MIAMI—How would you know if you were underinsured? Withhurricane season gearing up, now is a good time toconsider whether you have the proper insurance coverages on yourcommercial real estate assets.

| caught up with Evan Seacat, adirector for Franklin Street Insurance Services,to talk about this and other insurance concerns you may need torethink in part two of this exclusive interview. You can still readpart one: What 2014's Hurricanes Could Cost You.

| How do property owners know if they areunderinsured?


Seacat: Property values suffered during therecession, but they are recovering. If you're not insured to thecorrect value at the time of loss, an insurance carrier can denyyour claim or penalize you for being underinsured. You, nor yourlender, will be happy.


The remedy: Look at your current cost per square foot. If thefigure is more than $130 per square foot, it's probably time toorder a new appraisal. We are seeing concrete buildings thatqualify as fire resistive being appraised for $95 to $100 persquare foot and wood-roof buildings in the $80 to $90 square-footrange. That's probably too low.

| Do commercial real estate owners need topay attention to construction records?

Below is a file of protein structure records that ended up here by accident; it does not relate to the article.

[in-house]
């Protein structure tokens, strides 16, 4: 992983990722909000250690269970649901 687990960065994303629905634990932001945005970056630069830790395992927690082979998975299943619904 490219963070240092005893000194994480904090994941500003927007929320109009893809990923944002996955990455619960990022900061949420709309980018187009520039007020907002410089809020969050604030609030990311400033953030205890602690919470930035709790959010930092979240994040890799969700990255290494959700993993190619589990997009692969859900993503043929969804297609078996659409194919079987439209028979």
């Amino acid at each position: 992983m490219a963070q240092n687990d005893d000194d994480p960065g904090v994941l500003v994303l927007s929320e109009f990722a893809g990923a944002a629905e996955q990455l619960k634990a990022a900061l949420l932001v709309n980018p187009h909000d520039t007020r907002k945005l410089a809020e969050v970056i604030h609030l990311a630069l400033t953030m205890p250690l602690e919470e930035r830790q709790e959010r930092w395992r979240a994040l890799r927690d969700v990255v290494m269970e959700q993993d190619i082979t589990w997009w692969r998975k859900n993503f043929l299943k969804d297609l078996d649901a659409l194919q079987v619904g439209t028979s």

Seacat: Get your facts wrong, and yourinsurance company could deny your claim. You'd be surprised tolearn that we regularly find buildings listed as having floors androofs made of combustible materials and having concealed spaces asbeing fire resistive.


We have found that about one in every 10 properties is ratedincorrectly. You can save money today on your premium by having ahigher rating on your building than it deserves, but when a majorstorm hits, expect the insurance company to penalize you forproviding inaccurate information when you applied for coverage.

| How do I know what the right deductibleis for my property?


Seacat: Most property owners look for a lowdeductible so the insurance carrier bears the brunt of the cost ofrepairing a building damaged by a hurricane. However, that lowfigure comes with a higher premium.


If you are looking for savings today, consider increasing yourhurricane other peril deductibles. Be sure to consult your lender;they may want to weigh in on how much risk they're comfortable withyou assuming.

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